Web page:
David J. Lesar

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David J. Lesar
Born (1953-05-30) May 30, 1953 (age 70)[1]
Alma materUniversity of Wisconsin–Madison (BS/MBA)
Occupation(s)Businessman &
chair at
halliburton (2017–2018)
PredecessorDick Cheney
SuccessorJeff Miller

David John Lesar (born May 30, 1953) is an American businessman who is the former chair of Halliburton Energy Services. He was the CEO of Halliburton for 17 years from 2000 to 2017. Trained as a Certified Public Accountant, Lesar spent 16 years at Arthur Andersen. He had spent most of his career at Andersen, where he worked on their Halliburton account. In 1995, Lesar was hired by Halliburton as a new vice president. July 24, 2019 David Lesar was named the interim CEO of HCSC. On June 30, 2020, Lesar was named the President and CEO of CenterPoint Energy.


Lesar was born in Madison, Wisconsin and is a 1978 graduate of the University of Wisconsin–Madison, where he earned both a Bachelor of Science and a Master of Business Administration degree.


As a Certified Public Accountant, Lesar spent 16 years working at Arthur Andersen.

In 1995, Lesar joined Halliburton. Within a year of his arrival, Lesar was appointed as CEO of KBR, in addition to his duties as CFO of Halliburton. In 1997, Lesar was appointed as the company's President and Chief operating officer. In 2000, Lesar became CEO of Halliburton. He stepped down as the CEO in 2017 and became the Chairman of Halliburton's board of directors. He retired on December 31, 2018 in accordance with the company's mandatory retirement age. He was succeeded by CEO and President Jeff Miller.

He also serves on the board of directors at Lyondell Chemical, is a member of the Upstream Committee of the American Petroleum Institute and is on the board of directors of the American Iranian Council, an organization devoted to the normalization of American-Iranian relations.[2]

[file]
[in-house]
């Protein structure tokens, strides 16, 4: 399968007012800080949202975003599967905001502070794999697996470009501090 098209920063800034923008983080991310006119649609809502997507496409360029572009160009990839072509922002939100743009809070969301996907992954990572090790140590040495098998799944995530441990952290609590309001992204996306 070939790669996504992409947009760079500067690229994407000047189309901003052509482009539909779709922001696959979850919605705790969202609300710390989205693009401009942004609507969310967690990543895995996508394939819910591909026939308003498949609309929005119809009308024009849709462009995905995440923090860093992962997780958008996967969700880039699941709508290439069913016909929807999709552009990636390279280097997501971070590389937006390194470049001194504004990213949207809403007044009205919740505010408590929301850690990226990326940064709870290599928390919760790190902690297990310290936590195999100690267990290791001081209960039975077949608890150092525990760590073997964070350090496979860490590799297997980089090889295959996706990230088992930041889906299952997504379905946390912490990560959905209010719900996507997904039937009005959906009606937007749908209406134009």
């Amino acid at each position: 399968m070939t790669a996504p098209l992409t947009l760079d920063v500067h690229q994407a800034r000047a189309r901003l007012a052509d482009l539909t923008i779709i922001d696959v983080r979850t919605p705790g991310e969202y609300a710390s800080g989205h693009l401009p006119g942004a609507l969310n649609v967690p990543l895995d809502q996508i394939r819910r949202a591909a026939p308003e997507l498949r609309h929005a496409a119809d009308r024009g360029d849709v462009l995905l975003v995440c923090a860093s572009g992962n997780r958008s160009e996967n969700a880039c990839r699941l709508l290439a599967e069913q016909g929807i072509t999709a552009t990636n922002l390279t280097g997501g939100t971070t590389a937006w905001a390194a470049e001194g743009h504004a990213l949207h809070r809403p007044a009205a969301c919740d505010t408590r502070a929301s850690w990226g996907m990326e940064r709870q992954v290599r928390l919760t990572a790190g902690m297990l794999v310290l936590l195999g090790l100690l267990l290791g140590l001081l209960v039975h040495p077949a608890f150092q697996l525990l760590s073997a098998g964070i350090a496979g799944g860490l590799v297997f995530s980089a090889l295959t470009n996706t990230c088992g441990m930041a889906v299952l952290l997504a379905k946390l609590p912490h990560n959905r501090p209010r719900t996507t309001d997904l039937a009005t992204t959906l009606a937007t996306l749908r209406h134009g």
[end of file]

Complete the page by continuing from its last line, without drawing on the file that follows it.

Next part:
The movie Iraq for Sale: The War Profiteers claims that Lesar has been paid over $42,000,000 by Halliburton since the beginning of the Iraq war, but this amount has risen significantly since the release of the film. According to The Wall Street Journal Lesar received about $14.9 million in 2010 alone, not including stock options or other deferred incentives – a 20% increase over his 2009 pay package, according to a securities filing.

In November 2014, Lesar faced criticism over his bid to take over Baker Hughes: "the smaller oil-field services rival, in an email to Mr. Lesar, described Halliburton's actions as intransigent and inappropriate".[3]


  1. ^ The Leases and related families, Beth Lease Brynildson (1998), p. 55
  2. ^ American Iranian Council: Leadership Archived March 18, 2008, at the Wayback Machine
  3. ^ Halliburton CEO Dave Lesar Knows Controversy, The Wall Street Journal, November 15, 2014